UGA’s Isaiah Wynn embraces challenges of left tackle

UGA sophomore Isaiah Wynn (77) has been getting a lot of attention from coaches at practice as he gets set to start his second game at left tackle against the hard-charging Auburn Tigers.

ATHENS — Georgia’s Isaiah Wynn insists he’s not worried or nervous about the challenge that awaits him this weekend.  To be clear, it’s a significant one.

Wynn was switched from left guard to left tackle before the Kentucky game last week. And while it represents a physical relocation of just a few feet, physically and philosophically, it’s a miles-away move.

Wynn did quite well in his initial test. In fact, he graded well enough to make the Bulldogs’ “Victor’s Club” after last Saturday’s 27-3 win. But all due respect to Kentucky’s defensive ends, Wynn’s challenge will be raised a couple of notches this Saturday.

Auburn’s Carl Lawson and the Tigers’ other edge rushers represent duel of a different degree.

“No, not at all, not all,” Wynn said of any angst he might be feeling.  “(Lawson) presents a big challenge for me. This is only going to be my second week, but I’m looking forward to stepping up and helping my team win. He’s definitely a big, powerful guy.”

Anybody who follows football — or watches movies, for that matter — knows the special importance of left tackle in an offense. His chief charge is to protect a right-handed quarterback’s “blind side.”

Michael Oher did it so well at Ole Miss — and so naturally — they made a movie about it. But Oher and most others who play the position have something Wynn does not have: Great size, and length, in particular.

Oher, now an NFL veteran, is 6-foot-5, 315-pounds. Wynn, sophomore from St. Petersburg, Fla., is 6-2, 278.

“One thing he has that really helps him is his athleticism,” Georgia coach Mark Richt said of Wynn. “He’s very quick and is a very good pass protector. He’s got very long arms. I remember Jamie Dukes about a thousand years ago at Florida State. He was only about 6-feet tall but had really long arms. He could pass protect as well as anybody because he could hold people at bay, and that’s half the battle.”

A lot of people have wondered this season what’s wrong with Auburn’s defense. The Tigers — a preseason pick to win the SEC — enters Saturday’s game in last place in the Western Division largely because they’re last in the league in total defense (430.6 ypg).

But much of that has to do with Lawson missing six games with a hip injury. Though he has battled injuries throughout his short career — he missed all of last season — the 6-2, 260-pound pass-rushing specialist from Alpharetta entered Auburn as the nation’s No. 1-ranked defensive end, according to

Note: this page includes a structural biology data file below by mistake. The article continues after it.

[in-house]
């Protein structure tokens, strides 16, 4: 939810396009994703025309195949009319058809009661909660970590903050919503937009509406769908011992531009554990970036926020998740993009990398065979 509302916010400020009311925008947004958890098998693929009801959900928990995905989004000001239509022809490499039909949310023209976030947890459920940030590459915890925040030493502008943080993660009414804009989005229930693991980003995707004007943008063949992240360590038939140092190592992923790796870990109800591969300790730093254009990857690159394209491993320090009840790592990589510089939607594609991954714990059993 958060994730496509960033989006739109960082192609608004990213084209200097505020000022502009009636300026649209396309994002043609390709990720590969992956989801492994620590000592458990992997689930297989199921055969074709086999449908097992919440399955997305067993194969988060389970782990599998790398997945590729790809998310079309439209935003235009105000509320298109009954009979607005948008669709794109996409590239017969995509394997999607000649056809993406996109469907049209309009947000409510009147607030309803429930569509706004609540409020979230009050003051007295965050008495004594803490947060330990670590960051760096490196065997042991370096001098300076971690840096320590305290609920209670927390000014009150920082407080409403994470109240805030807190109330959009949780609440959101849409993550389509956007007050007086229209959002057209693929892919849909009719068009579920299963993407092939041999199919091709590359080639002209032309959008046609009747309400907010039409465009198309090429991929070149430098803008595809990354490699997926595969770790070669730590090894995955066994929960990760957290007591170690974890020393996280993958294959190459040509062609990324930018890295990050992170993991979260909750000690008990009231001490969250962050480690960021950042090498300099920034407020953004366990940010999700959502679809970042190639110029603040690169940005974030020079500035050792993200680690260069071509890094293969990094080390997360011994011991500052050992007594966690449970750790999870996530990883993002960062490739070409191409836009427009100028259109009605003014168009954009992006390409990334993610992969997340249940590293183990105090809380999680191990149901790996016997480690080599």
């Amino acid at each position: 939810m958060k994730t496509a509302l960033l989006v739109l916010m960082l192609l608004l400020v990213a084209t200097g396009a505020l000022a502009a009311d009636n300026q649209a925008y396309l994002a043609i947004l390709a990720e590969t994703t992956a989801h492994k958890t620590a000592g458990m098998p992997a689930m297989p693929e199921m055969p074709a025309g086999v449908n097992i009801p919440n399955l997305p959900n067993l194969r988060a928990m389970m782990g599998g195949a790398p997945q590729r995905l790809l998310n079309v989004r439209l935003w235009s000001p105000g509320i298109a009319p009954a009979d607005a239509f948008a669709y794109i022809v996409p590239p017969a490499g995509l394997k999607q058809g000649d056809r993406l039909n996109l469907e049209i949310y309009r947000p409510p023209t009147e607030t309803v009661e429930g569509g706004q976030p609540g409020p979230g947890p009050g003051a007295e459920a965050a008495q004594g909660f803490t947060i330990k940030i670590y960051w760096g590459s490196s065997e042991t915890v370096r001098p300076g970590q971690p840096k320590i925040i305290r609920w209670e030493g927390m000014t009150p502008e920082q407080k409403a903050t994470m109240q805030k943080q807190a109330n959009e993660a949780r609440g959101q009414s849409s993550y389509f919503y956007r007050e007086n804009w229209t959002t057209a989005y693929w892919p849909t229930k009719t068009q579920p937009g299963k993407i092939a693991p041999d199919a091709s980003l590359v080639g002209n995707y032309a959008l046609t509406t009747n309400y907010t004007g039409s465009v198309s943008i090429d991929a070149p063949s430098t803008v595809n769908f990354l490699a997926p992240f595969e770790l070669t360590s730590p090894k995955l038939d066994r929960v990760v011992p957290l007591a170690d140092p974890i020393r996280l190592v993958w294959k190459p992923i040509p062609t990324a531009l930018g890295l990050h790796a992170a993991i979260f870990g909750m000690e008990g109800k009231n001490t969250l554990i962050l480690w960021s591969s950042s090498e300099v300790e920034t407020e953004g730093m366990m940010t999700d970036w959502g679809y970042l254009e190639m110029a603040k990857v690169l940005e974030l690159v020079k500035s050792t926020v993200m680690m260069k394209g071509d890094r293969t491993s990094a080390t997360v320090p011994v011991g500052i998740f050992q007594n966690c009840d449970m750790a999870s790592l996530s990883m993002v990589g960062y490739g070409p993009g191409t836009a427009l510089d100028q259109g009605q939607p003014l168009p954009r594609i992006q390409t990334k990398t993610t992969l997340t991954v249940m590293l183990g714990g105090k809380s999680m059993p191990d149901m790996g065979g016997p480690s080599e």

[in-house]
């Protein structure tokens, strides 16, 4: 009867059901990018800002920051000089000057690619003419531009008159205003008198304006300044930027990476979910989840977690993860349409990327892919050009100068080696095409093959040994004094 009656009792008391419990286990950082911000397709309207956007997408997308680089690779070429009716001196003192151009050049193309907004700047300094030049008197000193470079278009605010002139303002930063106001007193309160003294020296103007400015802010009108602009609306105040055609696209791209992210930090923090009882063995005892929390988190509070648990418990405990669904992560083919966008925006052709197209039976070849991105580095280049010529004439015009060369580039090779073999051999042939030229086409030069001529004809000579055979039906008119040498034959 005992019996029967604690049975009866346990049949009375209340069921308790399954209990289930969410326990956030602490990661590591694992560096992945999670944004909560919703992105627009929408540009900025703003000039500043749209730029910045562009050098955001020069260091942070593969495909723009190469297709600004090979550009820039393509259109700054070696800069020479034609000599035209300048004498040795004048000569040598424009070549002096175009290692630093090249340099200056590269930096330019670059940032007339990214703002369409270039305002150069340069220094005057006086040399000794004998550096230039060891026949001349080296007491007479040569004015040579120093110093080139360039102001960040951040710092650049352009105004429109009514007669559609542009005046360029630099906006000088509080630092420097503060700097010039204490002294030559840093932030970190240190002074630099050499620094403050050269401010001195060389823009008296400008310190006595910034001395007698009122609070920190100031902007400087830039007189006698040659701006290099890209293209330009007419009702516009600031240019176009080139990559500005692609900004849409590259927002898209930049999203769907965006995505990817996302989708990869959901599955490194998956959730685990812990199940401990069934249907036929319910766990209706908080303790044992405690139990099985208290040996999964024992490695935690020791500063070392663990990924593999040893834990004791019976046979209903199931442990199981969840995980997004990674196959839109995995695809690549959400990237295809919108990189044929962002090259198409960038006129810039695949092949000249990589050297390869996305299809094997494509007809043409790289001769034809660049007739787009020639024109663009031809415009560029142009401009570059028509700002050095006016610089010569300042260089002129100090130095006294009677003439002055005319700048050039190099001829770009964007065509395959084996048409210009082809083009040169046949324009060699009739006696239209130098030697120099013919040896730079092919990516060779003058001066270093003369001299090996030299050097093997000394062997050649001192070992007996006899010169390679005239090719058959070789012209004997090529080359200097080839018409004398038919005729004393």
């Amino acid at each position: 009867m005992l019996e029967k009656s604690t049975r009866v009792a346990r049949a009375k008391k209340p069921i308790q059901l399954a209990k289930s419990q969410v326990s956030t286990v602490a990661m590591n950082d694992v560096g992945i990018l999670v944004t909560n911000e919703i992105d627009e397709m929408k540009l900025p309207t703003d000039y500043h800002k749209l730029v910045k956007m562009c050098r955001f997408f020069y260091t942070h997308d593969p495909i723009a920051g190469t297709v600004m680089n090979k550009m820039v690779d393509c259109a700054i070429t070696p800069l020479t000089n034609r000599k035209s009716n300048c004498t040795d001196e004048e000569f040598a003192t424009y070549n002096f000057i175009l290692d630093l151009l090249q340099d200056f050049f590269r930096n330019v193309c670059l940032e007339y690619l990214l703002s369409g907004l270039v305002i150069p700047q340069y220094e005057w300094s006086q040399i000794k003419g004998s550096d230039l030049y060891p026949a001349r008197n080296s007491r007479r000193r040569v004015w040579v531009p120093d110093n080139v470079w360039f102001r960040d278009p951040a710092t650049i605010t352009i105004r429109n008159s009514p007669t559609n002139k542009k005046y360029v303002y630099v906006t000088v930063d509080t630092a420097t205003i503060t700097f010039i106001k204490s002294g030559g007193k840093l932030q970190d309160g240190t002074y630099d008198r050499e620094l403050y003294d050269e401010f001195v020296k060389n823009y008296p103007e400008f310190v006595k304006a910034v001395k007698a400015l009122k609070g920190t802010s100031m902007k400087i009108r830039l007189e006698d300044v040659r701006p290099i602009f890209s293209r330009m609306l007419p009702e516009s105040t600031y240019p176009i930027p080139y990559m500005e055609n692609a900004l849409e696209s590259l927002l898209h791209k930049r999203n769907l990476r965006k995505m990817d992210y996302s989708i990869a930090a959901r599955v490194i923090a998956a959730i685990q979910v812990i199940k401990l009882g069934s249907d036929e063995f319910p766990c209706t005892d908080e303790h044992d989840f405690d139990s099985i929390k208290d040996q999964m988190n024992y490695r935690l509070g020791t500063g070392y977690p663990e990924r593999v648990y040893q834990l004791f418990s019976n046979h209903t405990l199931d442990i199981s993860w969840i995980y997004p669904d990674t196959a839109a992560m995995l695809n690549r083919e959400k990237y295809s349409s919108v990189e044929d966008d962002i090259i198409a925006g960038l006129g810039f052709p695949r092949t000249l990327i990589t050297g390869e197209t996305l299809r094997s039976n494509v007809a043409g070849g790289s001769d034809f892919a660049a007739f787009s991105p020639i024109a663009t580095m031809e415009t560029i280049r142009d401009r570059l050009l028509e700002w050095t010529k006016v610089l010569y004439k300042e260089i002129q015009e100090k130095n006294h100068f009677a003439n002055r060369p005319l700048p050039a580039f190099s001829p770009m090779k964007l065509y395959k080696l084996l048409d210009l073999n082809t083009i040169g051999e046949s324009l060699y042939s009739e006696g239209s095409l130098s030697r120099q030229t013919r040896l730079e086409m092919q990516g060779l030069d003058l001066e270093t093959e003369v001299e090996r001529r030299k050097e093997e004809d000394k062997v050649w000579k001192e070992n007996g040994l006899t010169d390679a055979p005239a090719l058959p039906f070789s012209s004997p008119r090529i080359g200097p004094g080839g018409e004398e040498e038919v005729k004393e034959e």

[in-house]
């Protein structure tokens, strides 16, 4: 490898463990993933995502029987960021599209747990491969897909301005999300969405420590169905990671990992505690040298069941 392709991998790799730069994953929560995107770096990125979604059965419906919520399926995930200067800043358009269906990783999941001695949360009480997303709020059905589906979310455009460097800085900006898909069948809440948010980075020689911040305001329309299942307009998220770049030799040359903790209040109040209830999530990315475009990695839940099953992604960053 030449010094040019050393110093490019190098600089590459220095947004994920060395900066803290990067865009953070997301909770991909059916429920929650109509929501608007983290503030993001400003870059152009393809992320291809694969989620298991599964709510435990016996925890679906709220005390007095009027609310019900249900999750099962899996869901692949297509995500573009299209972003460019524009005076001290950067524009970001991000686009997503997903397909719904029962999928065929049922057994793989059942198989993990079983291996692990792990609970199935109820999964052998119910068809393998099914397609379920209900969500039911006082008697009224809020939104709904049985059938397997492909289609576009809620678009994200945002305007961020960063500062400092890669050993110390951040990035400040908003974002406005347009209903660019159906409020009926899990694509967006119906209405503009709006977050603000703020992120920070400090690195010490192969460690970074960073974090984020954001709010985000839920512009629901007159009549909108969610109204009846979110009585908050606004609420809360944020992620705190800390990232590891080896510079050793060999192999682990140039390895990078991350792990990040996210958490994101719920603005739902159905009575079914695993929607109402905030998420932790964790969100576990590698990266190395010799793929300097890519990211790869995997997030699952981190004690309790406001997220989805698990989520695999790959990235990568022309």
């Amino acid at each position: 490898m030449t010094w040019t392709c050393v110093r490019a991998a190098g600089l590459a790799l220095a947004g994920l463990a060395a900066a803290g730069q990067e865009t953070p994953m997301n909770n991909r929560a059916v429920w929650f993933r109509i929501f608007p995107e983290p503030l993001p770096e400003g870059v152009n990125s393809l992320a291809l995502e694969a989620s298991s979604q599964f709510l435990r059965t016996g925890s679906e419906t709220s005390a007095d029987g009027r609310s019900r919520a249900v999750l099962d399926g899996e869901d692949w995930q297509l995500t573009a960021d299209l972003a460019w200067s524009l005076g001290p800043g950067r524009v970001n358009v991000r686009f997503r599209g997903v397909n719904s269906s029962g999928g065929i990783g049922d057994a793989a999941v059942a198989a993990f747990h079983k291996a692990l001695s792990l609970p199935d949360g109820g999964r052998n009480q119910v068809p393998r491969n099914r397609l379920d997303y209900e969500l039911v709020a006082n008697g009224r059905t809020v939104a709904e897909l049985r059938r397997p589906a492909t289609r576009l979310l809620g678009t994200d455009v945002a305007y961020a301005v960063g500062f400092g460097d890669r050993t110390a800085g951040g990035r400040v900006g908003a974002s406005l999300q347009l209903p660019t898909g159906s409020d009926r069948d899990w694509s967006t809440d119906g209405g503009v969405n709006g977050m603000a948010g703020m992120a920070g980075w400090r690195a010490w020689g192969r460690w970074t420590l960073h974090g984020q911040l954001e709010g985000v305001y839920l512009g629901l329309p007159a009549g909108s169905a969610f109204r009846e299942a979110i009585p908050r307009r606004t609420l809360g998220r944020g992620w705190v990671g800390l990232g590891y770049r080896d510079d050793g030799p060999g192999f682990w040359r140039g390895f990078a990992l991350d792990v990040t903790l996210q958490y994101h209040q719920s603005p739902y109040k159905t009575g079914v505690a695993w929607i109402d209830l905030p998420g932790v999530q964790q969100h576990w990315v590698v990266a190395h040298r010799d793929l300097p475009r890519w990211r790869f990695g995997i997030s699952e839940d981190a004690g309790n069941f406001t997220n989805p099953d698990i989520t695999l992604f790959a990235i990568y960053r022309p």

Lawson returned to action two weeks ago. He had five tackles last Saturday in the Tigers’ 26-10 win at Texas A&M.

“Since he’s been back, they’re only giving up 18 points a game,” Richt noted. “So I think his presence is being felt already. I know it takes more than one guy to play defense for sure, but he’s a guy that is very dynamic as a pass rusher and run-stuffer and everything else that you’d want in a guy playing that position.”

Georgia completely reshuffled its offensive line after its 27-3 loss to Florida on Oct. 31 capped its most horrific month of offensive football in years. That unit was responsible for only 9.7 points a game for the four contests, three of them losses.

By all accounts, senior John Theus had not played poorly at left tackle during that stretch. But in an attempt to get the five best players on the field, Theus moved back to right tackle, where he played his first two seasons, right tackle Kolton Houston moved to left guard, where he’d also played before, Dyshon Sims was inserted at right guard, and Wynn moved to left tackle. Only center Brandon Kublanow remained at his same position.

The experiment worked well against the Wildcats as Georgia rushed for a season-high 300 yards.

“We’re all working to be a cohesive unit,” Wynn said.  “On some plays I was kind of, well, I didn’t think I did as good. After I got my grade back I felt like I did pretty good.”

Wynn said he hadn’t played left tackle since high school and only worked at the position in one-on-one drills during Georgia’s preseason camp. But like most linemen, he enjoys the challenge and prestige of playing left tackle.

“It’s fun,” he said. “As far as pass protection at left tackle, you always have that speed factor. A guy can be really fast on you and just then instantly go to (a) power (rush). So it’s kind of hard at tackle to both kick back and settle down, as opposed to being at guard where you can immediately get your hands on them. We’re (working) on that a lot in practice and hone down on that.”

Wynn has leaned hard on Theus and Georgia’s other tackles for advice.

“I think Isaiah did awesome for his first time,” said the 6-6, 303-pound Theus. “He’s a great athlete, he’s got a lot of natural ability. He’s not the tallest guy but he’s pretty long in the arms. So I thought he did a pretty good job and there’s some more stuff we’re working on. The more he plays the more comfortable he’ll get. We all know that.”

The real test for both Wynn and the O-line comes this Saturday. not that much of a change-up

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